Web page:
Genetic testing


Genetic testing usually refers to the analysis of DNA to identify changes in gene sequence (deletions, additions or misspellings) or expression levels. Genetic testing can also refer to the analysis of RNA to determine gene expression, biochemical tests for the presence of gene products (proteins) and for microscopic analysis of chromosomes.

Thousands of genetic tests are available to aid physicians in the diagnosis and therapy of many diseases. Genetic testing is performed for the following reasons:

  • Conformational diagnosis of a symptomatic individual
  • Presymptomatic testing for estimating risk of developing disease
  • Presymptomatic testing for diagnosing a disease that will manifest later
  • Prenatal screening and diagnosis
  • Newborn screening
  • Preimplantation genetic diagnosis
  • Carrier screening
  • Forensic testing
  • Paternal testing

Genetic testing can be used in the following ways:

  • Diagnostic genetic testing: Identifies whether an individual has a certain genetic disease. This test detects a specific gene alteration, but is often not able to determine disease severity or age of onset. Thousands of diseases are caused by a mutation in a single gene. Examples include cystic fibrosis and Huntington’s disease.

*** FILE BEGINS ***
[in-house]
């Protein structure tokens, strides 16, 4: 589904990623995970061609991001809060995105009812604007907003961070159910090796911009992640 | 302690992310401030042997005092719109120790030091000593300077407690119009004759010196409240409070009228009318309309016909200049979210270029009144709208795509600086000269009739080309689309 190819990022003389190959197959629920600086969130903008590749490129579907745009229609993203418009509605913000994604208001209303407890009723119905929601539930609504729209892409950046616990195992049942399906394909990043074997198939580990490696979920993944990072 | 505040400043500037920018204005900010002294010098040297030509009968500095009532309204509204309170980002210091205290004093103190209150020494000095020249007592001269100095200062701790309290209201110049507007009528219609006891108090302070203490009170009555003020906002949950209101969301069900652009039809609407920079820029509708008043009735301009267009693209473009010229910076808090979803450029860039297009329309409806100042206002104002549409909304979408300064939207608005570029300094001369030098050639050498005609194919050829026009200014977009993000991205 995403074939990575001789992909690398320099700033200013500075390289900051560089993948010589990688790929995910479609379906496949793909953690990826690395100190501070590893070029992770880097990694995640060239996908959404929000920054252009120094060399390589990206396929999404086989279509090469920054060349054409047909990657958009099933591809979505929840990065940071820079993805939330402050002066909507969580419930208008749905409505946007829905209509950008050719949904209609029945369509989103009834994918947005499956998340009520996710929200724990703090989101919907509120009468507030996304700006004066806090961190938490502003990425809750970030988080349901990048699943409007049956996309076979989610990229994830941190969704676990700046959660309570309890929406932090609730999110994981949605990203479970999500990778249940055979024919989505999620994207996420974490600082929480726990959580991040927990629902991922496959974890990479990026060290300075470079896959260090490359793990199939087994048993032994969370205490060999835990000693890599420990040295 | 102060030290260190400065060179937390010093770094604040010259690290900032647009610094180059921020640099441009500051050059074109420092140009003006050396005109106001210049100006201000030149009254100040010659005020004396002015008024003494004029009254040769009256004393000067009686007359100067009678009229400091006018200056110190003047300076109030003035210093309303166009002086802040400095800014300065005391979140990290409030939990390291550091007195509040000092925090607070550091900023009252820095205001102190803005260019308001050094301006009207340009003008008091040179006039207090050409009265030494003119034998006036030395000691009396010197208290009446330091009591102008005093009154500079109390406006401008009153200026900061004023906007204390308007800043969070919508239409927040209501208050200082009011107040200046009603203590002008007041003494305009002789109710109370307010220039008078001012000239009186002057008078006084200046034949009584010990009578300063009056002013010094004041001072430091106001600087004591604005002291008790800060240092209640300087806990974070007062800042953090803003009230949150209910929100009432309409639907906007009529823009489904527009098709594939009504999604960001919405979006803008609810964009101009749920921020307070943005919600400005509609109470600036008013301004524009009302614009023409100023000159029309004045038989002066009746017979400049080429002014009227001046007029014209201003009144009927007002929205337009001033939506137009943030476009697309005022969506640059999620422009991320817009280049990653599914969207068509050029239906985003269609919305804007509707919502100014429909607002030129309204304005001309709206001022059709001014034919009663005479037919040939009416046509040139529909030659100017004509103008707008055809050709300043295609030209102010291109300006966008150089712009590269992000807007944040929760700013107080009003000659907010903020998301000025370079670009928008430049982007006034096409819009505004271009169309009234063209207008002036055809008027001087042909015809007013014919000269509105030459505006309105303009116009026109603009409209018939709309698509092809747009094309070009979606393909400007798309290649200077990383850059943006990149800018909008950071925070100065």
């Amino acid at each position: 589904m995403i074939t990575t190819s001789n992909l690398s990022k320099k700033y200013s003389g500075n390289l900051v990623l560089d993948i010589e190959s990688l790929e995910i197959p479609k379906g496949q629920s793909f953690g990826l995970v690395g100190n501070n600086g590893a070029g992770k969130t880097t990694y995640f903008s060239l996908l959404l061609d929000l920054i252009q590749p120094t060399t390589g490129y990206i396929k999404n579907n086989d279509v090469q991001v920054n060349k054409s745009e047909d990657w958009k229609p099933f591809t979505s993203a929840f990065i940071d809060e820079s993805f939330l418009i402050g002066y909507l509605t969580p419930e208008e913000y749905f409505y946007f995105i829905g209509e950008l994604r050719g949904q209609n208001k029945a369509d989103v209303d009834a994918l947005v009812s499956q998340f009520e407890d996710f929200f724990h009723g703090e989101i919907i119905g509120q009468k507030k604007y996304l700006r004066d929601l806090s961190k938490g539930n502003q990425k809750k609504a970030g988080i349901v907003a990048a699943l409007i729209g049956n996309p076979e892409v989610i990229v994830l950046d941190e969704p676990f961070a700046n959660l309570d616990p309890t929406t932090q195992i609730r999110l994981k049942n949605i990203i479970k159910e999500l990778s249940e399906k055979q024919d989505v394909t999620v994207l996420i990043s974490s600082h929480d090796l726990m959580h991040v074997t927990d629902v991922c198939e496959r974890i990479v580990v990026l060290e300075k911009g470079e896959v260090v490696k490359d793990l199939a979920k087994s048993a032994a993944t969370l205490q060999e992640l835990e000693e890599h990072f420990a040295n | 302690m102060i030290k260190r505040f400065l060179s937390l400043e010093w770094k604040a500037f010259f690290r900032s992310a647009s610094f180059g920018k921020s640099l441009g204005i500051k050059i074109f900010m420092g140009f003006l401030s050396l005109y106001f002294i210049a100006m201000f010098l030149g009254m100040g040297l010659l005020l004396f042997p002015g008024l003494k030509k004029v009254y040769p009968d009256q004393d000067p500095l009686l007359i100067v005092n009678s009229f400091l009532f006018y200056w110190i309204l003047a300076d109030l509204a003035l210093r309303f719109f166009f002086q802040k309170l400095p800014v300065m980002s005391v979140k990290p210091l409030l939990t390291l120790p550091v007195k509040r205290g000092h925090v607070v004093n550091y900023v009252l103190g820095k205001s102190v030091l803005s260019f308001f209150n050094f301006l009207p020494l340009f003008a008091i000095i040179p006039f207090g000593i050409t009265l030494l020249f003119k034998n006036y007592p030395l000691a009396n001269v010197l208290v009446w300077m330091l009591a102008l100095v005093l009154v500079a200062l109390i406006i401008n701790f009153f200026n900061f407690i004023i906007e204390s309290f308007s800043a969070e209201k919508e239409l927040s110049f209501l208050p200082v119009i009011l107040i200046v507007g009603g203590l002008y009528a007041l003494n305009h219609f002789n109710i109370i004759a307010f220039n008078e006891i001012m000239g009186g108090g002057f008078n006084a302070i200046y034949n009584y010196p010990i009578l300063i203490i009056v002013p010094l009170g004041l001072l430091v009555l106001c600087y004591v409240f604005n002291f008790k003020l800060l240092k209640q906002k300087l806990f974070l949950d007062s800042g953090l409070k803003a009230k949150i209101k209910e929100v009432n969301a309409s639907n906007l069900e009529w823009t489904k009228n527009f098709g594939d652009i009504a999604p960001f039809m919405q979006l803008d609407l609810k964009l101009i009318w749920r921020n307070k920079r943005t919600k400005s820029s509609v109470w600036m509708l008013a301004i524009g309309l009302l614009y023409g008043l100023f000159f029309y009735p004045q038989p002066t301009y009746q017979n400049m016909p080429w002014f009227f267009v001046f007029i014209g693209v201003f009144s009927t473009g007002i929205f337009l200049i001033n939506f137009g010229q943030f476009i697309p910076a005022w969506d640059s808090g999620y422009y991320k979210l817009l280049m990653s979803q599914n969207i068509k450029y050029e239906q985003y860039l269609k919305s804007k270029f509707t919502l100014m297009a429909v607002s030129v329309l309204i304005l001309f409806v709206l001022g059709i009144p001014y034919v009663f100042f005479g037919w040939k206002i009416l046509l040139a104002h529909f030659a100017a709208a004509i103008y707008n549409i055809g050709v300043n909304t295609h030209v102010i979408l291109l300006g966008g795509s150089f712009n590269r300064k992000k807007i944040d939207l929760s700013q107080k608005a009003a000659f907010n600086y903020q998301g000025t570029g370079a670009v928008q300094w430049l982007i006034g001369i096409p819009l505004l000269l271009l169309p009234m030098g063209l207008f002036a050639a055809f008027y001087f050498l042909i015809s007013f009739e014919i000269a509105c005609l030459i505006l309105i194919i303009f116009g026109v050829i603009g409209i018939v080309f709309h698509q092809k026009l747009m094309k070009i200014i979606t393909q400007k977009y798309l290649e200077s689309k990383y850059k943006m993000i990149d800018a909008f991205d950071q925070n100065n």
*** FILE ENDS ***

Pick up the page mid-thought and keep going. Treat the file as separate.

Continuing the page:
• Predictive genetic testing: Determines whether an individual has an increased risk for a particular disease. Test results indicate probability and are therefore less definitive since disease susceptibility may also be influenced by other genetic and nongenetic, environmental factors. Diseases that can be identified include certain forms of breast cancer and colorectal cancer. 
  • Screening genetic tests: Tests performed on a large segment of the asymptomatic population to determine whether they are in need of more definitive testing to diagnose a genetic disease. Examples are newborn screening and noninvasive prenatal screening.

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  • Pharmacogenomics: Identifies variations in an individual's genetic makeup to determine whether a drug is suitable for that patient, and if so, what would be the safest and most effective dose.
  • Whole-genome and whole-exome sequencing: Examines the entire genome or exome to discover genetic alterations that may be the cause of disease. This test is most often used in complex diagnostic cases, but it is being explored for use in asymptomatic individuals to predict future disease.
  • Tumor analysis: Examines genetic markers in a tumor to determine which genetic alterations are driving tumor growth and which therapies would be most effective.

Evaluating genome sequencing in clinical settings.

Two resources, the Genetic Testing Registry and GeneTests, list information about specific genetic tests offered by clinical laboratories.